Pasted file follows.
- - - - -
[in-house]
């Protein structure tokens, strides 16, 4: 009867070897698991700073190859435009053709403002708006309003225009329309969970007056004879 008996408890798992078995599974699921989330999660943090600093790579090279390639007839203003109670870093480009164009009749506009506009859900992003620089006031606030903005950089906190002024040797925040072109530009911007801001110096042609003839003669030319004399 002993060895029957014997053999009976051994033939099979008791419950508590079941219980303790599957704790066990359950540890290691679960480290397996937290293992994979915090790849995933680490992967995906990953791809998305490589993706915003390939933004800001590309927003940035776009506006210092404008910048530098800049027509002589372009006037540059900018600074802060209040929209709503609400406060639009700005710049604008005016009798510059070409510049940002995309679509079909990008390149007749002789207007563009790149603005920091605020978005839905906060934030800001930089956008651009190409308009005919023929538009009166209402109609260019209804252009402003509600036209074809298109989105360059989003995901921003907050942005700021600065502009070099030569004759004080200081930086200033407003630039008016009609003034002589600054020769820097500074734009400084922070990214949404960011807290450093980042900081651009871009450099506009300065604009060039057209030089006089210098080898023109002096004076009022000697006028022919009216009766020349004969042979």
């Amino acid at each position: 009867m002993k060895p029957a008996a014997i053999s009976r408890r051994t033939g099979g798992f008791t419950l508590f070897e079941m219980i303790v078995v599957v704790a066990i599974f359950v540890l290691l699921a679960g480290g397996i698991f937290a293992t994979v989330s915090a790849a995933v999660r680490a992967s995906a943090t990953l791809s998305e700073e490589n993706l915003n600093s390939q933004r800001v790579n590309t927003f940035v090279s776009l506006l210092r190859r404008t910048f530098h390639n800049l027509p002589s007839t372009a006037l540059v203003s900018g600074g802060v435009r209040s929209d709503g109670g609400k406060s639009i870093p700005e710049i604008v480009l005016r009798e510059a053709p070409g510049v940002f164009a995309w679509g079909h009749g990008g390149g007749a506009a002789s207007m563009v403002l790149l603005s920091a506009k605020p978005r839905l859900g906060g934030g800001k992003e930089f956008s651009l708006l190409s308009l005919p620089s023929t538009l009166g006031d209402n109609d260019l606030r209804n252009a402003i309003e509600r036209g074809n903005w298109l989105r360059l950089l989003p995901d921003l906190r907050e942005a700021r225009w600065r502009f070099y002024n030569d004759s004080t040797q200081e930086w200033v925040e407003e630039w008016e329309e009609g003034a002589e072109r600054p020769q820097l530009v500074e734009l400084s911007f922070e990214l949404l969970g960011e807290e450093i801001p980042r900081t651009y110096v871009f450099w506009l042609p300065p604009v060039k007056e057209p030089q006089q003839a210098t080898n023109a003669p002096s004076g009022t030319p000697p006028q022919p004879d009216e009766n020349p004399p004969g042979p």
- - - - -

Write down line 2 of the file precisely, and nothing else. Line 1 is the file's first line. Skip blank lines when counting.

């Protein structure tokens, strides 16, 4: 009867070897698991700073190859435009053709403002708006309003225009329309969970007056004879 008996408890798992078995599974699921989330999660943090600093790579090279390639007839203003109670870093480009164009009749506009506009859900992003620089006031606030903005950089906190002024040797925040072109530009911007801001110096042609003839003669030319004399 002993060895029957014997053999009976051994033939099979008791419950508590079941219980303790599957704790066990359950540890290691679960480290397996937290293992994979915090790849995933680490992967995906990953791809998305490589993706915003390939933004800001590309927003940035776009506006210092404008910048530098800049027509002589372009006037540059900018600074802060209040929209709503609400406060639009700005710049604008005016009798510059070409510049940002995309679509079909990008390149007749002789207007563009790149603005920091605020978005839905906060934030800001930089956008651009190409308009005919023929538009009166209402109609260019209804252009402003509600036209074809298109989105360059989003995901921003907050942005700021600065502009070099030569004759004080200081930086200033407003630039008016009609003034002589600054020769820097500074734009400084922070990214949404960011807290450093980042900081651009871009450099506009300065604009060039057209030089006089210098080898023109002096004076009022000697006028022919009216009766020349004969042979």